Spain is one of the few European countries which in recent decades hasn’t experienced the emergence of a successful “new extreme right” party into its political system. However, Spanish society and its party system are experiencing a series of rapid changes that could be opening a political space for these kinds of parties.
In the last ten years, immigration has become a major social issue and part of the population expresses strong opposition to the presence of foreigners. At the same time, the erosion of mainstream political parties has been extremely intense in the last five years. In this context, a new extreme right political party – Platform for Catalonia (PxC) – has had increasingly good electoral results and has received great media attention. The party almost entered the Catalan parliament in 2010 and achieved a major success in the 2011 local elections. In this sense, there is a widespread belief that the party has very good chances of entering the Catalan parliament at elections to be held in 2014.
The importance of Platform for Catalonia must be understood not only in relation to its growing electoral strength, but also because it represents a rupture with – and a renovation of – the Spanish extreme right. The party avoids identifying itself with Franco’s legacy and with the ultranationalist discourses that are related to it. Also, in a very similar way to the ‘new’ extreme right in Europe, the party has dropped a “racialist” discourse on immigration and highlighted its opposition to the “Islamic cultural invasion”. At the same time, the party has embraced an anti-establishment discourse that does not openly question “liberal democracy”. Similar to the British National Party (BNP), the party has developed an electoral strategy that is based on strong local campaigns. This is allowing the PxC to gain votes and political power in certain municipalities and, progressively, extend its presence and electoral appeal to other areas.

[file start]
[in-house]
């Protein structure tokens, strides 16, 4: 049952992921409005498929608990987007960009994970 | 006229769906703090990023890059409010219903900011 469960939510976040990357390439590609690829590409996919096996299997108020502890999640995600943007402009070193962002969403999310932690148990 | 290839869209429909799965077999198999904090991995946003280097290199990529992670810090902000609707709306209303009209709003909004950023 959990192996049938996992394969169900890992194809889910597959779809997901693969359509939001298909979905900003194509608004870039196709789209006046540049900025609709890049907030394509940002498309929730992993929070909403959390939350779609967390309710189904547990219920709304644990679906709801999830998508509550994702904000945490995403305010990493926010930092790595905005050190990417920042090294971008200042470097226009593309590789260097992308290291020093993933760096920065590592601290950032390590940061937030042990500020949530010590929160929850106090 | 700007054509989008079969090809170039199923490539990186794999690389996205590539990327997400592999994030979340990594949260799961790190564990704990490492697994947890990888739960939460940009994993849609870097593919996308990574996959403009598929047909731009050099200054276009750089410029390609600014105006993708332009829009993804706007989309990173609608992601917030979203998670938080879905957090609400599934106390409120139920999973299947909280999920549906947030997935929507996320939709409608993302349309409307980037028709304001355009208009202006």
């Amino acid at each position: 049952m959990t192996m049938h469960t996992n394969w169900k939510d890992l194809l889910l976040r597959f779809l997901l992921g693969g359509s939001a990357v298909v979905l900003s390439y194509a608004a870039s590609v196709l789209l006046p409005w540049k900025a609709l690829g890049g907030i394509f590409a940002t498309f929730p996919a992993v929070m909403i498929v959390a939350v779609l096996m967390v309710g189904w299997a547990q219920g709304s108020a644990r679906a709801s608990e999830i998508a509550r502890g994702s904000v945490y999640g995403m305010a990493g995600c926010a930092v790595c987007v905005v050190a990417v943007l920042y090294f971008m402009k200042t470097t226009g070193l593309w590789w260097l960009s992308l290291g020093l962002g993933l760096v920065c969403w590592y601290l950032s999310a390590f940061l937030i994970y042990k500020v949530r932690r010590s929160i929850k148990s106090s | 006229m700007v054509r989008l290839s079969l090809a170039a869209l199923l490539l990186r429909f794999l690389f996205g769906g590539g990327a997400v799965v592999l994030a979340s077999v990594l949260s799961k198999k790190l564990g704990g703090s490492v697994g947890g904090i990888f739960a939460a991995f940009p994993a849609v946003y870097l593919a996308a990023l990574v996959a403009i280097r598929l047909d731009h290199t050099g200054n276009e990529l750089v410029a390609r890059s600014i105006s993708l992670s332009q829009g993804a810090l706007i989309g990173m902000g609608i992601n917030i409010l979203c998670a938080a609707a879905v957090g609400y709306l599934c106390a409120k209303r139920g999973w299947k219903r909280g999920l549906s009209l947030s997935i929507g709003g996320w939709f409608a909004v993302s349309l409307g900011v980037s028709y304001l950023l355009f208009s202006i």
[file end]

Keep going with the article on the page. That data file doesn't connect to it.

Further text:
Platform for Catalonia is increasingly having a broader impact on the whole Spanish political landscape. On one hand, other extreme right parties are trying to adopt its “innovative” political offer and electoral strategy. On the other hand, it has recently created a state-wide political party – Platform for Liberty – that is rapidly reaching other Spanish regions. It must also be mentioned that the party has been able to introduce itself into the European network of successful extreme right parties. Besides having contacts with parties such as the BNP and Italian Lega Nord, it has a stable and institutional collaboration with the Flemish Vlaams Belang and the Austrian Freedom Party. These two parties are assessing PxC on its electoral strategies and have been said to have funded part of its electoral campaigns. According to party sources, the main objective of this collaboration would be the possibility that PxC presents a state-wide list of candidates at the fast-approaching 2014 European elections. In this sense, the Catalan and European elections in 2014 will be a decisive moment in the evolution of the extreme right in Spain.